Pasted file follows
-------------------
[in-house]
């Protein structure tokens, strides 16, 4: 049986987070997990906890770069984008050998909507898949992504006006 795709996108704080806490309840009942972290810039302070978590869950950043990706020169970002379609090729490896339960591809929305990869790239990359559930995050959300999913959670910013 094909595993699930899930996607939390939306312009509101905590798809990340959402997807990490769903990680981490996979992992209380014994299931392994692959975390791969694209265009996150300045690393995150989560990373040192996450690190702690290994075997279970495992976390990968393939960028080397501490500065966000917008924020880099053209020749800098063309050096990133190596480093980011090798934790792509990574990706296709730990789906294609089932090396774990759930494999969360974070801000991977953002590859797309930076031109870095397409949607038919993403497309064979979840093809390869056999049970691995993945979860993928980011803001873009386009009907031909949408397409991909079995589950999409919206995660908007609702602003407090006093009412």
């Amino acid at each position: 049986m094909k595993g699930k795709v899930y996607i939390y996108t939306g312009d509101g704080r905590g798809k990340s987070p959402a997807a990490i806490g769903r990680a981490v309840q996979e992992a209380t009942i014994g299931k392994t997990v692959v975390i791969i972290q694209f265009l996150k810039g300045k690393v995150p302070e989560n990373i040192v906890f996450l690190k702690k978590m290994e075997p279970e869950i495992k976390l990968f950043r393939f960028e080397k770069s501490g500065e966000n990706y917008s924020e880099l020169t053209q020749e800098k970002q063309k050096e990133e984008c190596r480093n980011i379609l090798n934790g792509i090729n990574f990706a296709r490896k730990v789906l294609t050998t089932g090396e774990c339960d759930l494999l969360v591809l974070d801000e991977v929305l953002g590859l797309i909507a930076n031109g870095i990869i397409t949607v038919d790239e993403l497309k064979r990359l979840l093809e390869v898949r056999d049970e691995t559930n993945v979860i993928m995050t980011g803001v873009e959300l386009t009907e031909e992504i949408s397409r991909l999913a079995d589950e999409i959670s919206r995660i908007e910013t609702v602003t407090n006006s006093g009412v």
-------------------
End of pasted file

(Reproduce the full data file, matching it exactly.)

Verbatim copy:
[in-house]
């Protein structure tokens, strides 16, 4: 049986987070997990906890770069984008050998909507898949992504006006 795709996108704080806490309840009942972290810039302070978590869950950043990706020169970002379609090729490896339960591809929305990869790239990359559930995050959300999913959670910013 094909595993699930899930996607939390939306312009509101905590798809990340959402997807990490769903990680981490996979992992209380014994299931392994692959975390791969694209265009996150300045690393995150989560990373040192996450690190702690290994075997279970495992976390990968393939960028080397501490500065966000917008924020880099053209020749800098063309050096990133190596480093980011090798934790792509990574990706296709730990789906294609089932090396774990759930494999969360974070801000991977953002590859797309930076031109870095397409949607038919993403497309064979979840093809390869056999049970691995993945979860993928980011803001873009386009009907031909949408397409991909079995589950999409919206995660908007609702602003407090006093009412």
């Amino acid at each position: 049986m094909k595993g699930k795709v899930y996607i939390y996108t939306g312009d509101g704080r905590g798809k990340s987070p959402a997807a990490i806490g769903r990680a981490v309840q996979e992992a209380t009942i014994g299931k392994t997990v692959v975390i791969i972290q694209f265009l996150k810039g300045k690393v995150p302070e989560n990373i040192v906890f996450l690190k702690k978590m290994e075997p279970e869950i495992k976390l990968f950043r393939f960028e080397k770069s501490g500065e966000n990706y917008s924020e880099l020169t053209q020749e800098k970002q063309k050096e990133e984008c190596r480093n980011i379609l090798n934790g792509i090729n990574f990706a296709r490896k730990v789906l294609t050998t089932g090396e774990c339960d759930l494999l969360v591809l974070d801000e991977v929305l953002g590859l797309i909507a930076n031109g870095i990869i397409t949607v038919d790239e993403l497309k064979r990359l979840l093809e390869v898949r056999d049970e691995t559930n993945v979860i993928m995050t980011g803001v873009e959300l386009t009907e031909e992504i949408s397409r991909l999913a079995d589950e999409i959670s919206r995660i908007e910013t609702v602003t407090n006006s006093g009412v």